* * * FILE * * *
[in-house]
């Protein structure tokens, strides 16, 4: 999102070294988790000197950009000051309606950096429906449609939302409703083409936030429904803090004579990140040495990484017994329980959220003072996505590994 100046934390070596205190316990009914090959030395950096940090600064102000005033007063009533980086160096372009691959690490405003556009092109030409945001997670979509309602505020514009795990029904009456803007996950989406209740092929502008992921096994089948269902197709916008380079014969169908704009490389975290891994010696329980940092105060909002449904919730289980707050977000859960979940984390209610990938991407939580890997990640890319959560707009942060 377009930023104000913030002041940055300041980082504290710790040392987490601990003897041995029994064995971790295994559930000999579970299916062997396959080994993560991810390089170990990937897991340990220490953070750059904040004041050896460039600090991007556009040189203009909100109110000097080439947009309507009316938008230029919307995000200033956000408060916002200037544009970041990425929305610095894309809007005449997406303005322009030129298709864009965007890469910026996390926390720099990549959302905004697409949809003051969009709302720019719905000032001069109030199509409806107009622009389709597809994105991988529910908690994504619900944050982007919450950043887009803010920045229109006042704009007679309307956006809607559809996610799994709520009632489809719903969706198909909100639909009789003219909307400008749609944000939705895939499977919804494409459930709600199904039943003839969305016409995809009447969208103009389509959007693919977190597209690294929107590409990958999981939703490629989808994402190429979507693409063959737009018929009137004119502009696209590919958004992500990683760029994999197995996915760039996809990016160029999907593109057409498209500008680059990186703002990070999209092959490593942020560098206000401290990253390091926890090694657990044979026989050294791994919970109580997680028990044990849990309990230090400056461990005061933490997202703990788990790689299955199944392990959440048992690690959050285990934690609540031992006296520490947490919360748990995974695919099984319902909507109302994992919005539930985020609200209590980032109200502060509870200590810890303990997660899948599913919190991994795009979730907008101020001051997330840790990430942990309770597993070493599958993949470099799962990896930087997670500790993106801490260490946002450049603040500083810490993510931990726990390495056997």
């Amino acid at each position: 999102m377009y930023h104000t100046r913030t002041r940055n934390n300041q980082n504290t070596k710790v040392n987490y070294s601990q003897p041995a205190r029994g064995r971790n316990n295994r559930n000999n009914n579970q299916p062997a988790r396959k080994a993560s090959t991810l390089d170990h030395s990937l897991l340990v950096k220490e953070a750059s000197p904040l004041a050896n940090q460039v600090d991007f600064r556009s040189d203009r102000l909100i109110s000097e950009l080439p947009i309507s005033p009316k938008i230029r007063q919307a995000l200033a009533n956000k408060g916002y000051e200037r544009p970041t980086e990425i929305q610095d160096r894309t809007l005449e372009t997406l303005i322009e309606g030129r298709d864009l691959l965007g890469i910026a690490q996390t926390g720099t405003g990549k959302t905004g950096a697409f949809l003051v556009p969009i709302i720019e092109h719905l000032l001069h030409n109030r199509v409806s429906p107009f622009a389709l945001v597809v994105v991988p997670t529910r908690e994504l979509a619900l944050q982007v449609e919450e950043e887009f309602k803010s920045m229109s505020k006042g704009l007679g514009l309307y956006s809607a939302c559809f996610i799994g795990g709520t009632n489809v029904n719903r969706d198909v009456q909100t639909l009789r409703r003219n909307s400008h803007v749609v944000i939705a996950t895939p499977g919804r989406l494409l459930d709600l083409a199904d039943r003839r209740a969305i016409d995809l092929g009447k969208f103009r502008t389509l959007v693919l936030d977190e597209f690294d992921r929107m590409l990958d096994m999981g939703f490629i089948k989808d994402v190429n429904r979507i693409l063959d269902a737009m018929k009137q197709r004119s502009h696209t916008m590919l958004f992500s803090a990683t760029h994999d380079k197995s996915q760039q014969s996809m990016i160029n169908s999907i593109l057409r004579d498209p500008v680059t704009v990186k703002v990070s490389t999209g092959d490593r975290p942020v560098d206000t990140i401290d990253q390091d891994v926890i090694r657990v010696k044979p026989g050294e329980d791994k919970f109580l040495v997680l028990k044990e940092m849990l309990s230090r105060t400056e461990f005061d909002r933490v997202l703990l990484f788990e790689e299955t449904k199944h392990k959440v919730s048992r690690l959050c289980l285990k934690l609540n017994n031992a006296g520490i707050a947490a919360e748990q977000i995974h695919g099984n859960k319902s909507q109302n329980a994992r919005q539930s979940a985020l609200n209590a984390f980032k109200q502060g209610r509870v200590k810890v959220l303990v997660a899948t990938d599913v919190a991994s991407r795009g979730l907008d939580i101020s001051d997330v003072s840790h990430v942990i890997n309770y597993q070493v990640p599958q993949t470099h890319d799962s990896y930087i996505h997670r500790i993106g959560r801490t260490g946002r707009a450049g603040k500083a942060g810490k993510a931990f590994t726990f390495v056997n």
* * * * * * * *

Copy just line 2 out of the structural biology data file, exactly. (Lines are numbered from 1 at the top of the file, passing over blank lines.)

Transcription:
């Protein structure tokens, strides 16, 4: 999102070294988790000197950009000051309606950096429906449609939302409703083409936030429904803090004579990140040495990484017994329980959220003072996505590994 100046934390070596205190316990009914090959030395950096940090600064102000005033007063009533980086160096372009691959690490405003556009092109030409945001997670979509309602505020514009795990029904009456803007996950989406209740092929502008992921096994089948269902197709916008380079014969169908704009490389975290891994010696329980940092105060909002449904919730289980707050977000859960979940984390209610990938991407939580890997990640890319959560707009942060 377009930023104000913030002041940055300041980082504290710790040392987490601990003897041995029994064995971790295994559930000999579970299916062997396959080994993560991810390089170990990937897991340990220490953070750059904040004041050896460039600090991007556009040189203009909100109110000097080439947009309507009316938008230029919307995000200033956000408060916002200037544009970041990425929305610095894309809007005449997406303005322009030129298709864009965007890469910026996390926390720099990549959302905004697409949809003051969009709302720019719905000032001069109030199509409806107009622009389709597809994105991988529910908690994504619900944050982007919450950043887009803010920045229109006042704009007679309307956006809607559809996610799994709520009632489809719903969706198909909100639909009789003219909307400008749609944000939705895939499977919804494409459930709600199904039943003839969305016409995809009447969208103009389509959007693919977190597209690294929107590409990958999981939703490629989808994402190429979507693409063959737009018929009137004119502009696209590919958004992500990683760029994999197995996915760039996809990016160029999907593109057409498209500008680059990186703002990070999209092959490593942020560098206000401290990253390091926890090694657990044979026989050294791994919970109580997680028990044990849990309990230090400056461990005061933490997202703990788990790689299955199944392990959440048992690690959050285990934690609540031992006296520490947490919360748990995974695919099984319902909507109302994992919005539930985020609200209590980032109200502060509870200590810890303990997660899948599913919190991994795009979730907008101020001051997330840790990430942990309770597993070493599958993949470099799962990896930087997670500790993106801490260490946002450049603040500083810490993510931990726990390495056997």